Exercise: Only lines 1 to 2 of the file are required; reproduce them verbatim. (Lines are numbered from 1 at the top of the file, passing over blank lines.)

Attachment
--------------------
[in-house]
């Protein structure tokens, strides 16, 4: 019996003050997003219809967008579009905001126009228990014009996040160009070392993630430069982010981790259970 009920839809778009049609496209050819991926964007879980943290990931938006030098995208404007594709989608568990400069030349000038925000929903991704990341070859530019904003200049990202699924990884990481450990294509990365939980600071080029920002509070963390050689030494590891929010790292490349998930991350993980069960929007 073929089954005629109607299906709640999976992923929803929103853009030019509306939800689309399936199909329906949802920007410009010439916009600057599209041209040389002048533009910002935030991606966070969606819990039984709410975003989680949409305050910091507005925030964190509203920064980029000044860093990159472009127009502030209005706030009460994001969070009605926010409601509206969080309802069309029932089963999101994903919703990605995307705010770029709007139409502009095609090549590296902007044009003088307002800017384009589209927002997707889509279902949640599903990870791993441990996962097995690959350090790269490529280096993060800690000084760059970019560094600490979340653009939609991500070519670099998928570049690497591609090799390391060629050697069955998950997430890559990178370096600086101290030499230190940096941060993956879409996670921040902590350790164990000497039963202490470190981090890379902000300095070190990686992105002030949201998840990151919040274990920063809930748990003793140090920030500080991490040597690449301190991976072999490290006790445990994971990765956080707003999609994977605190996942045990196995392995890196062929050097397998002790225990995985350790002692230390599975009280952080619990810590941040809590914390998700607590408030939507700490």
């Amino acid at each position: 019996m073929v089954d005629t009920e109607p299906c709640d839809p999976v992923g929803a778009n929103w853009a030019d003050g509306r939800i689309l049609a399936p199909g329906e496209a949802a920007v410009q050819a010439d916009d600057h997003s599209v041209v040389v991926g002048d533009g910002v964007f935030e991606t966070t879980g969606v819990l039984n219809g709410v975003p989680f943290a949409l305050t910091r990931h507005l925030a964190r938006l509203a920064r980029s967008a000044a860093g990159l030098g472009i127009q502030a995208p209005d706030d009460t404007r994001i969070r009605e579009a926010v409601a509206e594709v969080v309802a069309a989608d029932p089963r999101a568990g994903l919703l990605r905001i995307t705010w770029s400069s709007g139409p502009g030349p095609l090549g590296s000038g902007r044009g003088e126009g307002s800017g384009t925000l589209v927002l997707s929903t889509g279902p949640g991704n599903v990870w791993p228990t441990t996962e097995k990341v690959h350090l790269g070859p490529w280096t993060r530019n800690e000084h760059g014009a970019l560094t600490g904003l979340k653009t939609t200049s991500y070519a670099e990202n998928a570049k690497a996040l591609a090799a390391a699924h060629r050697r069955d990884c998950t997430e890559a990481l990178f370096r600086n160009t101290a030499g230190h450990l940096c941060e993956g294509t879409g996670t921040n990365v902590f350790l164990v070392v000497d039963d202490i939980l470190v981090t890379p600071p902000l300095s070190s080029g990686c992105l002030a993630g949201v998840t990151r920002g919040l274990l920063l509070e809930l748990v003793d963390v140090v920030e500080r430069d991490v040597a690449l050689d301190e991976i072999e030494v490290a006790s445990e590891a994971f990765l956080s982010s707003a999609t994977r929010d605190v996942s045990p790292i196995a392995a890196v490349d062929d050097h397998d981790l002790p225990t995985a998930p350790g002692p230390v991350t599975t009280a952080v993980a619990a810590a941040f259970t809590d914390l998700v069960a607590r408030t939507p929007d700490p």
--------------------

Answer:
[in-house]
């Protein structure tokens, strides 16, 4: 019996003050997003219809967008579009905001126009228990014009996040160009070392993630430069982010981790259970 009920839809778009049609496209050819991926964007879980943290990931938006030098995208404007594709989608568990400069030349000038925000929903991704990341070859530019904003200049990202699924990884990481450990294509990365939980600071080029920002509070963390050689030494590891929010790292490349998930991350993980069960929007 073929089954005629109607299906709640999976992923929803929103853009030019509306939800689309399936199909329906949802920007410009010439916009600057599209041209040389002048533009910002935030991606966070969606819990039984709410975003989680949409305050910091507005925030964190509203920064980029000044860093990159472009127009502030209005706030009460994001969070009605926010409601509206969080309802069309029932089963999101994903919703990605995307705010770029709007139409502009095609090549590296902007044009003088307002800017384009589209927002997707889509279902949640599903990870791993441990996962097995690959350090790269490529280096993060800690000084760059970019560094600490979340653009939609991500070519670099998928570049690497591609090799390391060629050697069955998950997430890559990178370096600086101290030499230190940096941060993956879409996670921040902590350790164990000497039963202490470190981090890379902000300095070190990686992105002030949201998840990151919040274990920063809930748990003793140090920030500080991490040597690449301190991976072999490290006790445990994971990765956080707003999609994977605190996942045990196995392995890196062929050097397998002790225990995985350790002692230390599975009280952080619990810590941040809590914390998700607590408030939507700490």